3. TU-FG-201-04: Computer Vision in Autonomous Quality Assurance of Linear Accelerators

    Energy Technology Data Exchange (ETDEWEB)

    Yu, H; Jenkins, C; Yu, S; Yang, Y; Xing, L [Stanford University, Stanford, CA (United States)

    2016-06-15

    Purpose: Routine quality assurance (QA) of linear accelerators represents a critical and costly element of a radiation oncology center. Recently, a system was developed to autonomously perform routine quality assurance on linear accelerators. The purpose of this work is to extend this system and contribute computer vision techniques for obtaining quantitative measurements for a monthly multi-leaf collimator (MLC) QA test specified by TG-142, namely leaf position accuracy, and demonstrate extensibility for additional routines. Methods: Grayscale images of a picket fence delivery on a radioluminescent phosphor coated phantom are captured using a CMOS camera. Collected images are processed to correct for camera distortions, rotation and alignment, reduce noise, and enhance contrast. The location of each MLC leaf is determined through logistic fitting and a priori modeling based on knowledge of the delivered beams. Using the data collected and the criteria from TG-142, a decision is made on whether or not the leaf position accuracy of the MLC passes or fails. Results: The locations of all MLC leaf edges are found for three different picket fence images in a picket fence routine to 0.1mm/1pixel precision. The program to correct for image alignment and determination of leaf positions requires a runtime of 21– 25 seconds for a single picket, and 44 – 46 seconds for a group of three pickets on a standard workstation CPU, 2.2 GHz Intel Core i7. Conclusion: MLC leaf edges were successfully found using techniques in computer vision. With the addition of computer vision techniques to the previously described autonomous QA system, the system is able to quickly perform complete QA routines with minimal human contribution.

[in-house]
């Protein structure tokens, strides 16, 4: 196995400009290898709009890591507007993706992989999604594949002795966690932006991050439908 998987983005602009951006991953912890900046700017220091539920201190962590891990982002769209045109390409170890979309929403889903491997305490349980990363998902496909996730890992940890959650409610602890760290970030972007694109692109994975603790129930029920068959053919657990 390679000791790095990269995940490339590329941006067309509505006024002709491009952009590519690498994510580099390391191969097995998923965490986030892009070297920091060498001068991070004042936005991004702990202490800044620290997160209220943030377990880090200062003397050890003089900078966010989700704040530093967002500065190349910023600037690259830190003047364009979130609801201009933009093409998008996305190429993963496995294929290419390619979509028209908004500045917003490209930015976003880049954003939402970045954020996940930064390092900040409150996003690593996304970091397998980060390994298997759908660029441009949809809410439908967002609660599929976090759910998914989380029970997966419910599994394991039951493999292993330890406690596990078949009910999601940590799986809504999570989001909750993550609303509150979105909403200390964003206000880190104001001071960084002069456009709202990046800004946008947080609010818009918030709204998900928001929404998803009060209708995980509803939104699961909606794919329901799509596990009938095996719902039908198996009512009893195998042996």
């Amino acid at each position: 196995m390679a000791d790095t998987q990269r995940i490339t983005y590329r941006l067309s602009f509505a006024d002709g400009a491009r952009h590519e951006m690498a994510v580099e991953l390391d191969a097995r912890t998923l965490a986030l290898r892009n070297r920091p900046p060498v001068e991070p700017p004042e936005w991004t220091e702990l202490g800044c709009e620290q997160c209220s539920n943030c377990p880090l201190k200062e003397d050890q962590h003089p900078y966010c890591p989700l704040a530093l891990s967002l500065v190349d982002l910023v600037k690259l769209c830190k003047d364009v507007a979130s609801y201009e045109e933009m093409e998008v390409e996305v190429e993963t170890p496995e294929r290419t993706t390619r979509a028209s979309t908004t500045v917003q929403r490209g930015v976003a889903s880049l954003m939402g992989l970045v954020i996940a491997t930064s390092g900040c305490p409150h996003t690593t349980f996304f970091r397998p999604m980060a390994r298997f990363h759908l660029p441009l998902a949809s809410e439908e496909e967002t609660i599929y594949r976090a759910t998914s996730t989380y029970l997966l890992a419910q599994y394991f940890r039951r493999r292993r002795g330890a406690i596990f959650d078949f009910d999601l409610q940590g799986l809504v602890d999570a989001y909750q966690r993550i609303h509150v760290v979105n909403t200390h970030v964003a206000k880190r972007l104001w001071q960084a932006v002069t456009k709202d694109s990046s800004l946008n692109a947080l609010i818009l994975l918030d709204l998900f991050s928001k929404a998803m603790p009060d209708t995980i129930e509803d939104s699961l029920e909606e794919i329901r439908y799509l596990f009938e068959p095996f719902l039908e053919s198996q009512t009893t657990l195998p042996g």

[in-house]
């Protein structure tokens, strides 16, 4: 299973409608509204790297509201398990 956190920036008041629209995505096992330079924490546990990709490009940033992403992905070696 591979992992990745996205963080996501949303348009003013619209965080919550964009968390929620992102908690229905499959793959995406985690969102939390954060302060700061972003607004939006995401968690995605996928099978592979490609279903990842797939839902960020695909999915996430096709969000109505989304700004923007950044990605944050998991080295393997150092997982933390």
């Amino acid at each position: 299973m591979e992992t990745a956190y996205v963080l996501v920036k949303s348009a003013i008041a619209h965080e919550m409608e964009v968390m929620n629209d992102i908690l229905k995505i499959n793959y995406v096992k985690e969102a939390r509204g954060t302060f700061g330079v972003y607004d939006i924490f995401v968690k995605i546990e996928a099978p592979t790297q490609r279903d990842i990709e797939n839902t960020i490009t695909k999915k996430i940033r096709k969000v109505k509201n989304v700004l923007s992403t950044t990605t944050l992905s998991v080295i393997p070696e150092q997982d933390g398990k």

4. An EPID-based method for comprehensive verification of gantry, EPID and the MLC carriage positional accuracy in Varian linacs during arc treatments

    International Nuclear Information System (INIS)

    Rowshanfarzad, Pejman; McGarry, Conor K; Barnes, Michael P; Sabet, Mahsheed; Ebert, Martin A

    2014-01-01